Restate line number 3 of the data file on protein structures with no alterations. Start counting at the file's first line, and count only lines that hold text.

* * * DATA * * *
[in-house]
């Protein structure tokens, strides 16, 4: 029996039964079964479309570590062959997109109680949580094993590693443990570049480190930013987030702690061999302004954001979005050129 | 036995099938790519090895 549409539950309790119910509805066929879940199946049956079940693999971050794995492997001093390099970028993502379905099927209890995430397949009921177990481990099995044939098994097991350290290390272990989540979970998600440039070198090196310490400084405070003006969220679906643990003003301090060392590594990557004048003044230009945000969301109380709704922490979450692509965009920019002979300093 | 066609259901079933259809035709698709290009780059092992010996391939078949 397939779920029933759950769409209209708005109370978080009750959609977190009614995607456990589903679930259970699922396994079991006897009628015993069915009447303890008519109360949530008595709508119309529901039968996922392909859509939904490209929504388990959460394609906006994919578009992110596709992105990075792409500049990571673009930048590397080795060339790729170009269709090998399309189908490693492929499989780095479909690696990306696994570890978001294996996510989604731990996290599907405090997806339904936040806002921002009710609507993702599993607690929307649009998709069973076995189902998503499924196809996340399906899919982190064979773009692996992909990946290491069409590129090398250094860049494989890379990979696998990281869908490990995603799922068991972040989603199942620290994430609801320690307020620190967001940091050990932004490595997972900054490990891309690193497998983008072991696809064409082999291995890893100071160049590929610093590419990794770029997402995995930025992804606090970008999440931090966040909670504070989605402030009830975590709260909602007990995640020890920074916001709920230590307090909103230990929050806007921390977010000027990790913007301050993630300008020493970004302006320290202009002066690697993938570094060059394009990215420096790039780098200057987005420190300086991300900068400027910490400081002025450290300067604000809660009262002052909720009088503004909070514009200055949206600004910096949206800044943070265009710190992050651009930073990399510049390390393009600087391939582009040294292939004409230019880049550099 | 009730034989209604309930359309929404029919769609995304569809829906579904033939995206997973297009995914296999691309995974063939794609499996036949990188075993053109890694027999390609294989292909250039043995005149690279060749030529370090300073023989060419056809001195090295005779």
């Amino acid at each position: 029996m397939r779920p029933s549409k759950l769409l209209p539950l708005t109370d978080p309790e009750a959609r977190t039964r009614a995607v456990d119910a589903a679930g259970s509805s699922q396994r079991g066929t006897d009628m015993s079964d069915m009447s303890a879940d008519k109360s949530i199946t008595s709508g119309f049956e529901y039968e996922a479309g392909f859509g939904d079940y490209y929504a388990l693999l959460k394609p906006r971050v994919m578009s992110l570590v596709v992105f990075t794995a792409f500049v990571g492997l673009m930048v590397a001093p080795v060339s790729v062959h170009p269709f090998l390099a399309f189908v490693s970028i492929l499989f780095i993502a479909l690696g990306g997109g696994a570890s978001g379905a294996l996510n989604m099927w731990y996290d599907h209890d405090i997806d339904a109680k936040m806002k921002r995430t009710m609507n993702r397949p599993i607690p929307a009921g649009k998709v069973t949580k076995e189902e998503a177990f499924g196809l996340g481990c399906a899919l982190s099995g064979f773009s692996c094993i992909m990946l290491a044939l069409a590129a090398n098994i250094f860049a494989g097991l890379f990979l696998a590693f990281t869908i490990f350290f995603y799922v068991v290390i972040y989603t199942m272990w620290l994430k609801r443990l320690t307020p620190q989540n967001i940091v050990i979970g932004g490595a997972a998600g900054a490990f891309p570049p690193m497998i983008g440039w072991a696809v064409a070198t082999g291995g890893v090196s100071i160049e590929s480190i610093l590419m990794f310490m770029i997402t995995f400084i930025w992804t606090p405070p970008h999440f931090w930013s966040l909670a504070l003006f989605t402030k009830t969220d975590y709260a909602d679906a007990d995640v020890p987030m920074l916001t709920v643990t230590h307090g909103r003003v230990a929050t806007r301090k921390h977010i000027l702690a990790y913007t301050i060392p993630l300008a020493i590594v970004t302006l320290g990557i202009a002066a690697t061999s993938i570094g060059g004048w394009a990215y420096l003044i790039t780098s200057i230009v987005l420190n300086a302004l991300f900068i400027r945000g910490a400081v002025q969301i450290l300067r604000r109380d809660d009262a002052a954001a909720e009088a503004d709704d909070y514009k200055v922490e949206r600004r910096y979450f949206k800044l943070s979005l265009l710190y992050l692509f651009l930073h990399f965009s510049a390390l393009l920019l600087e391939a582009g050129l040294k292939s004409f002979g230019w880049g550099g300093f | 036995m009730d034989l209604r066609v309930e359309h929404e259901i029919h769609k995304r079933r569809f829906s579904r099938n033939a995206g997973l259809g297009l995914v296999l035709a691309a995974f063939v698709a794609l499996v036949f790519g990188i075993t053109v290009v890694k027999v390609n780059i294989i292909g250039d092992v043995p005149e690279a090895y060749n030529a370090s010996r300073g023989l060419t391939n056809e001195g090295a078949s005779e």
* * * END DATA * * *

């Amino acid at each position: 029996m397939r779920p029933s549409k759950l769409l209209p539950l708005t109370d978080p309790e009750a959609r977190t039964r009614a995607v456990d119910a589903a679930g259970s509805s699922q396994r079991g066929t006897d009628m015993s079964d069915m009447s303890a879940d008519k109360s949530i199946t008595s709508g119309f049956e529901y039968e996922a479309g392909f859509g939904d079940y490209y929504a388990l693999l959460k394609p906006r971050v994919m578009s992110l570590v596709v992105f990075t794995a792409f500049v990571g492997l673009m930048v590397a001093p080795v060339s790729v062959h170009p269709f090998l390099a399309f189908v490693s970028i492929l499989f780095i993502a479909l690696g990306g997109g696994a570890s978001g379905a294996l996510n989604m099927w731990y996290d599907h209890d405090i997806d339904a109680k936040m806002k921002r995430t009710m609507n993702r397949p599993i607690p929307a009921g649009k998709v069973t949580k076995e189902e998503a177990f499924g196809l996340g481990c399906a899919l982190s099995g064979f773009s692996c094993i992909m990946l290491a044939l069409a590129a090398n098994i250094f860049a494989g097991l890379f990979l696998a590693f990281t869908i490990f350290f995603y799922v068991v290390i972040y989603t199942m272990w620290l994430k609801r443990l320690t307020p620190q989540n967001i940091v050990i979970g932004g490595a997972a998600g900054a490990f891309p570049p690193m497998i983008g440039w072991a696809v064409a070198t082999g291995g890893v090196s100071i160049e590929s480190i610093l590419m990794f310490m770029i997402t995995f400084i930025w992804t606090p405070p970008h999440f931090w930013s966040l909670a504070l003006f989605t402030k009830t969220d975590y709260a909602d679906a007990d995640v020890p987030m920074l916001t709920v643990t230590h307090g909103r003003v230990a929050t806007r301090k921390h977010i000027l702690a990790y913007t301050i060392p993630l300008a020493i590594v970004t302006l320290g990557i202009a002066a690697t061999s993938i570094g060059g004048w394009a990215y420096l003044i790039t780098s200057i230009v987005l420190n300086a302004l991300f900068i400027r945000g910490a400081v002025q969301i450290l300067r604000r109380d809660d009262a002052a954001a909720e009088a503004d709704d909070y514009k200055v922490e949206r600004r910096y979450f949206k800044l943070s979005l265009l710190y992050l692509f651009l930073h990399f965009s510049a390390l393009l920019l600087e391939a582009g050129l040294k292939s004409f002979g230019w880049g550099g300093f | 036995m009730d034989l209604r066609v309930e359309h929404e259901i029919h769609k995304r079933r569809f829906s579904r099938n033939a995206g997973l259809g297009l995914v296999l035709a691309a995974f063939v698709a794609l499996v036949f790519g990188i075993t053109v290009v890694k027999v390609n780059i294989i292909g250039d092992v043995p005149e690279a090895y060749n030529a370090s010996r300073g023989l060419t391939n056809e001195g090295a078949s005779e």